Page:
Back in school, mathematics was another name for terror for me. Not that I was bad at it; just the objectivity of the numbers always transcended my limited sense of understanding. The fact that an entire universe could be hidden in numbers was incomprehensible to me. But what I enjoyed was a good story. So, when I got my hands on an abridged version of Mary Shelley’s “Frankenstein,” I realized for the first time the power science harnessed within itself. It was a tale of horror; it was a tale of science fiction. Since that day onwards, sci-fi has become a beloved genre of mine. What a fantastic innovation—one takes the traditional forms of storytelling, which have been responsible for building and sustaining civilizations, and punches scientific ideas into them; in doing so, the audience is simultaneously entertained and educated. The recently developed ecosystem of original television series produced for the OTT has given rise to the number of sci-fi shows. In fact, these T.V. shows have become the go-to entertainment options for the millennials and Gen Z people who grew up with their fascination for Marvel and D.C. Comics and films like “E.T., “Star Wars,” “Jurassic Park,” and many more.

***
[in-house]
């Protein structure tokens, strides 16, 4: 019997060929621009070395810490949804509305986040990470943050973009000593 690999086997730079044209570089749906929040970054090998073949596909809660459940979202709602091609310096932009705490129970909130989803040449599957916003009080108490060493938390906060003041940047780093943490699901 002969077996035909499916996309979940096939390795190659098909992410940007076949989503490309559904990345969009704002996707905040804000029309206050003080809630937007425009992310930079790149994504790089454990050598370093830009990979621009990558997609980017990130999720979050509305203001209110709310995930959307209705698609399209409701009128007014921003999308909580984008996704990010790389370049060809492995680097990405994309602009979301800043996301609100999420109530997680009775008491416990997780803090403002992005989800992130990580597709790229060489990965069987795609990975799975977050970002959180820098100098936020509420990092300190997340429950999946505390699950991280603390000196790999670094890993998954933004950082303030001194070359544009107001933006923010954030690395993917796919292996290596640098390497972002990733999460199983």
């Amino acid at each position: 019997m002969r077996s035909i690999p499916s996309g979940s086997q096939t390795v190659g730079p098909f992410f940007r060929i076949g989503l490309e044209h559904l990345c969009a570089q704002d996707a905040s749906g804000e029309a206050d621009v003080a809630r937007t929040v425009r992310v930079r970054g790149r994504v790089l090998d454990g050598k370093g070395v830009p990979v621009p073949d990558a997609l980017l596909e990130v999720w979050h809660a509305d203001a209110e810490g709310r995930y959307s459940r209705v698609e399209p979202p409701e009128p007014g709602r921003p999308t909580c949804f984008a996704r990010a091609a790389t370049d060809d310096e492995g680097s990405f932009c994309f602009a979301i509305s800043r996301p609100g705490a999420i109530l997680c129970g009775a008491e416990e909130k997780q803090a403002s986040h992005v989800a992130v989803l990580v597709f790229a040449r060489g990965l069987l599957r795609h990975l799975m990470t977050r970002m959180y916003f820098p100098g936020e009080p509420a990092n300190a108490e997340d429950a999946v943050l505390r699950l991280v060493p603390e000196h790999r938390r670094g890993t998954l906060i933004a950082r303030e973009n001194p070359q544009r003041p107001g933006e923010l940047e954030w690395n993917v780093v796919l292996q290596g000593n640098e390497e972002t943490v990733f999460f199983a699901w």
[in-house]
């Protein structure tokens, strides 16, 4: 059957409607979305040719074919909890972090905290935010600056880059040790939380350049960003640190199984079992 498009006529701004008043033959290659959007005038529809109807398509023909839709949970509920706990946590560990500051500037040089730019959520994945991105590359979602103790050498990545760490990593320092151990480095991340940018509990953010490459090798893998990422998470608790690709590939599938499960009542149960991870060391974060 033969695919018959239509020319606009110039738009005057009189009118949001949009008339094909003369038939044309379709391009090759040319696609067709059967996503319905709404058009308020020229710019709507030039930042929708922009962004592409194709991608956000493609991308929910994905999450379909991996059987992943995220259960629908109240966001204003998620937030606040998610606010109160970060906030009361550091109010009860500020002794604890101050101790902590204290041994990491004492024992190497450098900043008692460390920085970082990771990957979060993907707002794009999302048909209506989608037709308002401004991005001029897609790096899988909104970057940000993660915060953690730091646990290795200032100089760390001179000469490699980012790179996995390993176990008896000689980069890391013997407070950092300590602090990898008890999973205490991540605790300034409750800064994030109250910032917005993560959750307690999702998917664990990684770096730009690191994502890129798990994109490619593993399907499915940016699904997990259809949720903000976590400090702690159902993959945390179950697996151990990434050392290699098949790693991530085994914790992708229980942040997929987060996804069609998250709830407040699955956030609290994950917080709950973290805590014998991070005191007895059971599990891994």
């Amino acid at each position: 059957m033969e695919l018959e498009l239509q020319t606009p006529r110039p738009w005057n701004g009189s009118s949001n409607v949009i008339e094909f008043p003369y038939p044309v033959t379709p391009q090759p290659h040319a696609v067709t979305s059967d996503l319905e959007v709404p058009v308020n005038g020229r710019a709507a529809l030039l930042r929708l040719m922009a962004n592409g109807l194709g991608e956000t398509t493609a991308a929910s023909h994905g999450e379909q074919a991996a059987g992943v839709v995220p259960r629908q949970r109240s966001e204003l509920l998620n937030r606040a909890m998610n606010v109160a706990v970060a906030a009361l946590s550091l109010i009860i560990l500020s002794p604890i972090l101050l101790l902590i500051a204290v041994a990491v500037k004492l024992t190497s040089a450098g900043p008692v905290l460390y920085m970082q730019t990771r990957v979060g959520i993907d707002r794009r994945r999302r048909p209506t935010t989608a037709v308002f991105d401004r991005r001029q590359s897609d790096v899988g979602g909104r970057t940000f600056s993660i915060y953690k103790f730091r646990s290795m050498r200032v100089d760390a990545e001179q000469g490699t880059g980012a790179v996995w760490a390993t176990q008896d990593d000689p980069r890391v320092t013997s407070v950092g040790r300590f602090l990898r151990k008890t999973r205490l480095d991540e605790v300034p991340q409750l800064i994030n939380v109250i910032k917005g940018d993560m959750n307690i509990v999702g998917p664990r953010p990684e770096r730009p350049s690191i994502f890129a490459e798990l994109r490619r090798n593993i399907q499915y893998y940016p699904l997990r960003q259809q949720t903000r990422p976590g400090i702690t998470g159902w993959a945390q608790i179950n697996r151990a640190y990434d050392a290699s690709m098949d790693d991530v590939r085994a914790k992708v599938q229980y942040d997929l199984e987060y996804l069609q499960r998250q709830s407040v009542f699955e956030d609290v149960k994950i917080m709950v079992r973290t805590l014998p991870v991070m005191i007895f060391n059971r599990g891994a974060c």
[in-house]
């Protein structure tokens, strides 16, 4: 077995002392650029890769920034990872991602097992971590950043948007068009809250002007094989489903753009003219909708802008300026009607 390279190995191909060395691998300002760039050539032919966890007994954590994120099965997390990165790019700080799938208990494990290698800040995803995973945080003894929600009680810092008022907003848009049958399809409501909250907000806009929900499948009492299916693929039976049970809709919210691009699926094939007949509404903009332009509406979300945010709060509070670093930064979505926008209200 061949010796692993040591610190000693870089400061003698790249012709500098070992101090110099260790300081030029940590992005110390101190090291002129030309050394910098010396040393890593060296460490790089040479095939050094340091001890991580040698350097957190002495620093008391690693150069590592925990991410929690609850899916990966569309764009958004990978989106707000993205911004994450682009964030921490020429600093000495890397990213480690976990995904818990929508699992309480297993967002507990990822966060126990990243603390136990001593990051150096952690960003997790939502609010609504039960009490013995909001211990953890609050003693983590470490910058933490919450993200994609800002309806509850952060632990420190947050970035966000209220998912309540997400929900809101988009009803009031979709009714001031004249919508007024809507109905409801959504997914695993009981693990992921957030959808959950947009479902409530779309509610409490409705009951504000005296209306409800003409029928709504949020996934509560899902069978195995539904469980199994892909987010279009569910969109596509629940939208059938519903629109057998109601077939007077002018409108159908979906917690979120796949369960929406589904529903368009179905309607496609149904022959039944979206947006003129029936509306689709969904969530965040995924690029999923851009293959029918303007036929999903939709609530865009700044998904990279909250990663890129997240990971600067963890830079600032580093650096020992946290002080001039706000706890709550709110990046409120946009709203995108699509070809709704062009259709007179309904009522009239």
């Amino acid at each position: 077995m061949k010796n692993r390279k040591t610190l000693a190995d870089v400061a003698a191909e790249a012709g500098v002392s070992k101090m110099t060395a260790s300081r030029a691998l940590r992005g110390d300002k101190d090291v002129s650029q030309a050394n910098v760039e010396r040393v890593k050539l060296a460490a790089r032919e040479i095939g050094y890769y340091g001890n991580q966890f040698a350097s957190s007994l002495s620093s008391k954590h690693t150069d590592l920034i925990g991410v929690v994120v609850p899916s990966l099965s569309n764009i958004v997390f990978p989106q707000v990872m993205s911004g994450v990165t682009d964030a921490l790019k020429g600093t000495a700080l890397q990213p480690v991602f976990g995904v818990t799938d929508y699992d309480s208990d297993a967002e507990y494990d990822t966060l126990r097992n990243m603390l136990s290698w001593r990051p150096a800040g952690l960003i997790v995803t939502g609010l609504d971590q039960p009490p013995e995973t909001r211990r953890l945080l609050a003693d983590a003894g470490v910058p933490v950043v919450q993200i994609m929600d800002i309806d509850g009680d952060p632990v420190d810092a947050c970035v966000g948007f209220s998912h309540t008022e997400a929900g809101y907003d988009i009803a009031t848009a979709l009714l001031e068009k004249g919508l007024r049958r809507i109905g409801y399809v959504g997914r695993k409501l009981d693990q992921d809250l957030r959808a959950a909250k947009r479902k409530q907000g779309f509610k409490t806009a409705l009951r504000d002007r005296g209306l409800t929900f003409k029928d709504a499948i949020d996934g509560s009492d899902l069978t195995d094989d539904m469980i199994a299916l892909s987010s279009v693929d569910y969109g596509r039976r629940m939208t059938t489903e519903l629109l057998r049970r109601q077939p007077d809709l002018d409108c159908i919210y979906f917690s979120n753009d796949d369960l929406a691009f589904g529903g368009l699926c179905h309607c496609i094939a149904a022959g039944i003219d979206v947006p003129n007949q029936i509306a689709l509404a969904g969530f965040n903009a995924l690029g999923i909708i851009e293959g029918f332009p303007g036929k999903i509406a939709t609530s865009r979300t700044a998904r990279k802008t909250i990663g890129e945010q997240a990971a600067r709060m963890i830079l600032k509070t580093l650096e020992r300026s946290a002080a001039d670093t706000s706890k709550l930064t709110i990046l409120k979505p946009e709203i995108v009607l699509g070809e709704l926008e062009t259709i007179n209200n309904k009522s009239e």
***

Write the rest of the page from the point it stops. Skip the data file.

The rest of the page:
In the 21st century, climate change and its consequences are a part of our earthbound existence. So, it is only natural when plots related to environmental issues slip into our television viewing experience, and more often than not, they are presented to us packaged in the form of ecological sci-fi thrillers. The recent German television show “The Swarm,” produced for ZDF, is one such sci-fi ecological thriller that imagines the world going through an apocalyptic doom. Various anomalies in the mutations and adaptations across numerous marine species around the world’s oceans urge a group of scientists to come together to find a remedy to save the world from the verge of destruction. This group includes mainly marine biologists, an astrophysicist, and a medical pathologist. They are backed by a rich Japanese shipping tycoon who wants this problem to be cured because the shipping routes across the globe are getting blocked.